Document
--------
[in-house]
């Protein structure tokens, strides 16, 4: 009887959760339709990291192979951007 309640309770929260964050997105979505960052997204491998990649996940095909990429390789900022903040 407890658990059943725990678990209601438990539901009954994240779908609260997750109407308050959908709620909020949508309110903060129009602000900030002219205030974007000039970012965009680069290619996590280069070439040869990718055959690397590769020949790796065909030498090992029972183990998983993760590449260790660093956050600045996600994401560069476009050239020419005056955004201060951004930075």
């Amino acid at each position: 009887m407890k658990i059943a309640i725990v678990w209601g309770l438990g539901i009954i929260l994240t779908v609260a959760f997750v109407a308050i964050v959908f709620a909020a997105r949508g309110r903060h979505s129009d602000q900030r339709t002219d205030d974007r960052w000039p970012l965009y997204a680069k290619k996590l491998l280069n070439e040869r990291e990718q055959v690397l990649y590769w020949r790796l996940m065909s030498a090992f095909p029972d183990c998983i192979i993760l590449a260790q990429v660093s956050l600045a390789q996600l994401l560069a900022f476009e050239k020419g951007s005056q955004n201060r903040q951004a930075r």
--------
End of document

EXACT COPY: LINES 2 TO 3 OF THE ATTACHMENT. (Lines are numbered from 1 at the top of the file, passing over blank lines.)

């Protein structure tokens, strides 16, 4: 009887959760339709990291192979951007 309640309770929260964050997105979505960052997204491998990649996940095909990429390789900022903040 407890658990059943725990678990209601438990539901009954994240779908609260997750109407308050959908709620909020949508309110903060129009602000900030002219205030974007000039970012965009680069290619996590280069070439040869990718055959690397590769020949790796065909030498090992029972183990998983993760590449260790660093956050600045996600994401560069476009050239020419005056955004201060951004930075």
């Amino acid at each position: 009887m407890k658990i059943a309640i725990v678990w209601g309770l438990g539901i009954i929260l994240t779908v609260a959760f997750v109407a308050i964050v959908f709620a909020a997105r949508g309110r903060h979505s129009d602000q900030r339709t002219d205030d974007r960052w000039p970012l965009y997204a680069k290619k996590l491998l280069n070439e040869r990291e990718q055959v690397l990649y590769w020949r790796l996940m065909s030498a090992f095909p029972d183990c998983i192979i993760l590449a260790q990429v660093s956050l600045a390789q996600l994401l560069a900022f476009e050239k020419g951007s005056q955004n201060r903040q951004a930075r």